Vaccinations

Vaccinations for cats, dogs and rabbits


Why is vaccination important


Vaccination is vital in protecting your pet from key infectious diseases that cause pain, distress and can be life-threatening.


Annual preventative healthcare and vaccination appointments provide an opportunity for regular health checks for your pet and an understanding of their needs.


Vaccinations for cats and dogs usually consist of a primary course of two or three vaccinations to stimulate an immune response, followed by annual boosters to maintain immunity as the initial immune response gradually fades over time.


Vaccinations for dogs


For dogs, their first vaccination is generally done at around eight weeks old, with the second vaccination given two to four weeks later.


Core vaccinations for dogs include cover against distemper, parvovirus, canine infectious hepatitis and leptospirosis.


The practice team will advise on when it is safe for your puppy to start going out for walks, meeting other dogs and starting puppy training classes.


All dogs should have an annual booster to keep them fully protected. It is important to ensure that booster injections are given each year and do not lapse, otherwise your dog may need to restart a full course to ensure they have adequate protection.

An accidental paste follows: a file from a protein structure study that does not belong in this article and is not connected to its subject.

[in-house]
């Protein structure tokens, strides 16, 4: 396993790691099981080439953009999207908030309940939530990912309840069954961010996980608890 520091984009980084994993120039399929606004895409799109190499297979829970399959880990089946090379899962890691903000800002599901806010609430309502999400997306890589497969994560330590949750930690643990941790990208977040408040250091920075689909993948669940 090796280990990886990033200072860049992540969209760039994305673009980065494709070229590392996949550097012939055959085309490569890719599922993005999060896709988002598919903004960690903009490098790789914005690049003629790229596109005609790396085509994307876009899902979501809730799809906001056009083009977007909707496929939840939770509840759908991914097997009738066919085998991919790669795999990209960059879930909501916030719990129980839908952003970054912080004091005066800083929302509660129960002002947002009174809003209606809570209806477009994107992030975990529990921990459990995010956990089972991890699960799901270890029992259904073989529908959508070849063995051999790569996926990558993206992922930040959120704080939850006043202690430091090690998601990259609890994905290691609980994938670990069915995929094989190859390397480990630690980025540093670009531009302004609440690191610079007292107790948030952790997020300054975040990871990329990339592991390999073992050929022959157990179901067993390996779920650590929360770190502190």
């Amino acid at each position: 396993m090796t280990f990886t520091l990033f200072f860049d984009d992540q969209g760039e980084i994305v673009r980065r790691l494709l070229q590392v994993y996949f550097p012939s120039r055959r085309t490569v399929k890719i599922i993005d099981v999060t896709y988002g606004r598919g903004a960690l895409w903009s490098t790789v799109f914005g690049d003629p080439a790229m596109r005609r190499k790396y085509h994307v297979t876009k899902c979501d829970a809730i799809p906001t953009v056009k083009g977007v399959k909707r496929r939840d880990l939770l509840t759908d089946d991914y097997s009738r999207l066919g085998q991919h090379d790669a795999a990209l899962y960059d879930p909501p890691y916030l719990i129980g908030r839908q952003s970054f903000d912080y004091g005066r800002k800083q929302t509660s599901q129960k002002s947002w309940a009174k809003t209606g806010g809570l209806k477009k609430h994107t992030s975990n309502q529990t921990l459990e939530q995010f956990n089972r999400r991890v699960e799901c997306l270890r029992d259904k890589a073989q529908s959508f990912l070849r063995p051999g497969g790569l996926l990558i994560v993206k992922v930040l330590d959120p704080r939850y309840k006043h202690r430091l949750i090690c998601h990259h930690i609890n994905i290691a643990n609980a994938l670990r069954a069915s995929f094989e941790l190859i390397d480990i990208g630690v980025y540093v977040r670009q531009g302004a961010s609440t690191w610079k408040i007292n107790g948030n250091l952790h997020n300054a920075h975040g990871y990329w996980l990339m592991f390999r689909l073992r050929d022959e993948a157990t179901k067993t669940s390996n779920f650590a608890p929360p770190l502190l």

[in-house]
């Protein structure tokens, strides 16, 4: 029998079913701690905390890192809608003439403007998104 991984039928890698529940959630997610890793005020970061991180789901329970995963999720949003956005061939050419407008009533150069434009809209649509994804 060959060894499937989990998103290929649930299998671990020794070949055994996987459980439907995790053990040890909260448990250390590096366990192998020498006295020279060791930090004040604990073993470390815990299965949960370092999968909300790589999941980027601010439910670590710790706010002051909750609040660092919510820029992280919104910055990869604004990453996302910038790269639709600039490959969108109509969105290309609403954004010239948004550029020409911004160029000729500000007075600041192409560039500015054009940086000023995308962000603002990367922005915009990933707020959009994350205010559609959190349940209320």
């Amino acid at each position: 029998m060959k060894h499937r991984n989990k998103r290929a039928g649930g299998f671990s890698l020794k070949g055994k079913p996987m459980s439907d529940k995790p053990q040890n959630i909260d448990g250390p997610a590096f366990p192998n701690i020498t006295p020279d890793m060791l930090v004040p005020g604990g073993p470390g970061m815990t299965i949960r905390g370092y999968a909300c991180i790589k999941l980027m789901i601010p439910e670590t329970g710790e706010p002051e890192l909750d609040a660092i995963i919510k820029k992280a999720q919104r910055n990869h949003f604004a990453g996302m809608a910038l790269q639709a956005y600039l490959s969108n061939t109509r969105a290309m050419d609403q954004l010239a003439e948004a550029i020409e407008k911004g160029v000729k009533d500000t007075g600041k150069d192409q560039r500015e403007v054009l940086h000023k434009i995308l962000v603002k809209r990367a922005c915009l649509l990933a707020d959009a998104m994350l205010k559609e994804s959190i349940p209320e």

Vaccinations for cats


Cats can generally be vaccinated from eight or nine weeks of age, with a second vaccination given three to four weeks later.


Core cat vaccinations include feline herpesvirus, calicivirus and feline panleukopaenia virus – sometimes referred to as parvovirus – which causes feline infectious enteritis. We also recommend vaccinating most cats against the feline leukaemia virus, which suppresses the immune system and is potentially fatal.


Adult cats should receive annual booster vaccinations to maintain immunity – particularly if they are going to be spending time in catteries or going outside.


It is important to keep your cat’s vaccinations up to date, as overdue booster injections allow for a decrease in immunity and may mean that your cat needs to restart their primary vaccination course to be adequately protected.


Vaccinations for rabbits


Rabbits need to be vaccinated against two life-threatening diseases: myxomatosis and the classic and variant strains of rabbit haemorrhagic disease. These diseases are easily transmissible and both indoor and outdoor rabbits are at risk. All rabbits should therefore receive yearly vaccinations to ensure they are protected.